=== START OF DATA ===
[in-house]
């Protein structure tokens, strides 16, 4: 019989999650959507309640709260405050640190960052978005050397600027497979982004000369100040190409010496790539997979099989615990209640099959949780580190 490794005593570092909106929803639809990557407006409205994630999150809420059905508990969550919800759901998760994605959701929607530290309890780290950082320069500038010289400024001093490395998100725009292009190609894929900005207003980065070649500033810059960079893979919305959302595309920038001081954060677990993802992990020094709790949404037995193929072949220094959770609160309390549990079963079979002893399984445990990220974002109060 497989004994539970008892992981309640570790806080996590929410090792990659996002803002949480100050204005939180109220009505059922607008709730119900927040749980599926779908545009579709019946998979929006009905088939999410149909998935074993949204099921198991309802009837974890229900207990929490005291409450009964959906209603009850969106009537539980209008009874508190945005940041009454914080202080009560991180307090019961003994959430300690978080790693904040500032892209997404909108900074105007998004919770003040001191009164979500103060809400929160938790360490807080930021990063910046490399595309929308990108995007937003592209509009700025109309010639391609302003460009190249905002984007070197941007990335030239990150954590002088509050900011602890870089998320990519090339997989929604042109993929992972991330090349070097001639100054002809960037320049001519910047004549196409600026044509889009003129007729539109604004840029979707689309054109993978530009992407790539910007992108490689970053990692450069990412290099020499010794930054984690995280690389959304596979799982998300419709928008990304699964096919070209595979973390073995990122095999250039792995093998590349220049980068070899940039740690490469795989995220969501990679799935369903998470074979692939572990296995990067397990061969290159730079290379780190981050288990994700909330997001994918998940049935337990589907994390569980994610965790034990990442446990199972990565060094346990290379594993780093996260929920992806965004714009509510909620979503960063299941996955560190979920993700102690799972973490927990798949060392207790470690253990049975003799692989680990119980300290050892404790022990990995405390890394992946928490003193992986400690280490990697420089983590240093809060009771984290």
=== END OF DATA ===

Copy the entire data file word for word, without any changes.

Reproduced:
[in-house]
């Protein structure tokens, strides 16, 4: 019989999650959507309640709260405050640190960052978005050397600027497979982004000369100040190409010496790539997979099989615990209640099959949780580190 490794005593570092909106929803639809990557407006409205994630999150809420059905508990969550919800759901998760994605959701929607530290309890780290950082320069500038010289400024001093490395998100725009292009190609894929900005207003980065070649500033810059960079893979919305959302595309920038001081954060677990993802992990020094709790949404037995193929072949220094959770609160309390549990079963079979002893399984445990990220974002109060 497989004994539970008892992981309640570790806080996590929410090792990659996002803002949480100050204005939180109220009505059922607008709730119900927040749980599926779908545009579709019946998979929006009905088939999410149909998935074993949204099921198991309802009837974890229900207990929490005291409450009964959906209603009850969106009537539980209008009874508190945005940041009454914080202080009560991180307090019961003994959430300690978080790693904040500032892209997404909108900074105007998004919770003040001191009164979500103060809400929160938790360490807080930021990063910046490399595309929308990108995007937003592209509009700025109309010639391609302003460009190249905002984007070197941007990335030239990150954590002088509050900011602890870089998320990519090339997989929604042109993929992972991330090349070097001639100054002809960037320049001519910047004549196409600026044509889009003129007729539109604004840029979707689309054109993978530009992407790539910007992108490689970053990692450069990412290099020499010794930054984690995280690389959304596979799982998300419709928008990304699964096919070209595979973390073995990122095999250039792995093998590349220049980068070899940039740690490469795989995220969501990679799935369903998470074979692939572990296995990067397990061969290159730079290379780190981050288990994700909330997001994918998940049935337990589907994390569980994610965790034990990442446990199972990565060094346990290379594993780093996260929920992806965004714009509510909620979503960063299941996955560190979920993700102690799972973490927990798949060392207790470690253990049975003799692989680990119980300290050892404790022990990995405390890394992946928490003193992986400690280490990697420089983590240093809060009771984290």